As well as needing assistance with wheelchairs and to get off their airplane, Disabled people are more likely to need support from airport liaison staff when flights are delayed.

In its letter to airports and airlines, the CAA says the recent “significant service failings” (experienced by some Disabled passengers) are “simply unacceptable”.

The CAA’s letter warns: 

“We will continue to closely monitor the quality of service provided and if these significant service failures continue, we will consider whether further action is needed, including using enforcement powers.”

The authority notes a recent increase in the percentage of passengers requesting the assistance service.

The letter said: 

“It is not clear what is causing this increase in demand for the assistance service, but through working with airlines, airports should ensure that support offered meets the particular need of each passenger, both to ensure that the assistance is appropriate but also to make the general operation more effective.”

Disabled people can let airlines and airports know in advance that they will need support and the CAA said that it will work with stakeholders to spread that message.

New Level Playing Field survey shows discrimination and abuse experienced by Disabled fans at Football matches

Findings show that Disabled football fans are discriminated against   when they go to away games. The survey was by the charity Level Playing Field (LPF).

Of more than 600 Disabled football fans:

43% had some form of abuse or negativity at them at an away match in the last 5 years.

26% had verbal abuse.

16% had experienced disability-related offensive songs, chants or gestures.

13% said that “fear of disability abuse” was a barrier for them when attending away matches.

There is also conern about how staff at grounds have poor levels of Disability awareness.  Public transport to the matches is inaccessible and stadiums have general access problems.

Mikey Erhardt, Communications Officer at Get Yourself Active, said:

“These new findings from our friends at Level Playing Field paint a stark picture of the reality of being a sports fan as a Disabled person.

In a month that has seen the governing bodies that run the “beautiful game” fail Disabled fans, it is clear that individual clubs also need to do more to support Disabled people’s right to enjoy the world’s favourite sport.

We want to see changes made quickly, with stadium staff empowered to root out those who chant at or intimidate Disabled fans. We wish to see more training given to staff to understand the needs of Disabled fans, and more thought given to accessibility in the design of spaces and services.”

You can find out more about the survey results in this article from LPF on their website:

Local elections accessibility survey

The Government’s Department for Levelling Up is inviting feedback on the accessibility of the recent local elections. They are calling for “as much feedback on Disabled people’s experiences as possible”.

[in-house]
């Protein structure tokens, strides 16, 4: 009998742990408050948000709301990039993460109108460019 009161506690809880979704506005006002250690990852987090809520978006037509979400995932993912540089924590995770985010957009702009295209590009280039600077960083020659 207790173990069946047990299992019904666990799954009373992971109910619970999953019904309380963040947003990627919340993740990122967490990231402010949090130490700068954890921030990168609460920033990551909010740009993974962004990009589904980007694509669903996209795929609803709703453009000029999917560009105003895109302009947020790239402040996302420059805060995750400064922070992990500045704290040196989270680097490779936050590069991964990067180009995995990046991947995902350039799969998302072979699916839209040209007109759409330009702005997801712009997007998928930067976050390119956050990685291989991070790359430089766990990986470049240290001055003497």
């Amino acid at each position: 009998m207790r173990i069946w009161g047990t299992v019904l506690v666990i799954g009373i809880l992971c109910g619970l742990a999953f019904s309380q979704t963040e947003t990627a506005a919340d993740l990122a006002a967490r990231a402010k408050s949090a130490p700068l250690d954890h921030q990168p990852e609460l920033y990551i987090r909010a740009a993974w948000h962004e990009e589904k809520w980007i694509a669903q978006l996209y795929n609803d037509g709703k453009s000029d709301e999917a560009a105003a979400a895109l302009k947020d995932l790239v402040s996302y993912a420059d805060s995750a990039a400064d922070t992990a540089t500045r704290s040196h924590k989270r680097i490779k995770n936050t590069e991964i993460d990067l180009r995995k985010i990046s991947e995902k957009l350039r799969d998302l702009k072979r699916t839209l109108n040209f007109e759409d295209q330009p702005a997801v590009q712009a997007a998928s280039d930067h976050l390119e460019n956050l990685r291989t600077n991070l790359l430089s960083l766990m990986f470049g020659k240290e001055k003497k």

The survey is completely anonymous and will be open until Friday 17 June.

The survey can be found here:

Accessible and Welsh verisons of the survey can be found here:

There is a link in the survey’s introduction to a Word version for anyone wishing to complete it offline or who would like to see the questions before starting.

Diabetes Awareness Week 13 to 19 June

This week is Diabetes Awareness Week (13 to 19 June).

Diabetes is a serious and complicated condition that causes a person’s blood sugar level to become too high. Approximately one in 14 people in the UK live with diabetes. 

Raising awareness of the condition is one of the most important ways of providing support to people who have diabetes as well as being able to detect early symptoms of Type 2 diabetes.

For more information about diabetes and the support available, visit Diabetes UK.

COVID-19: get help with food

How to get help with getting food if you’re self-isolating or if you can’t afford food.

Help with food if you’re self-isolating

Call 0800 694 0184 if you need help to get food because you’re self-isolating.

They will try to find a volunteer to help you.

Help if you can’t afford to buy food

Call 0800 694 0184 to find out:

1) if you can be referred to a food bank, for short-term support in a financial crisis,

2) if you can be referred FOOD club, for help feeding your family, or

3) information about community or voluntary organisations that can provide you with food.

You can also call the Citizens Advice Foodbank helpline for emergency food support: 0808 208 2138.

If you’re on certain benefits and have a child under 4 or are at least 10 weeks pregnant, you may also be able to get help from Healthy Start.

If your child usually has Free School Meals but is not attending school because of coronavirus (COVID-19), speak to their school to find out how to get free school meal vouchers or other support with food.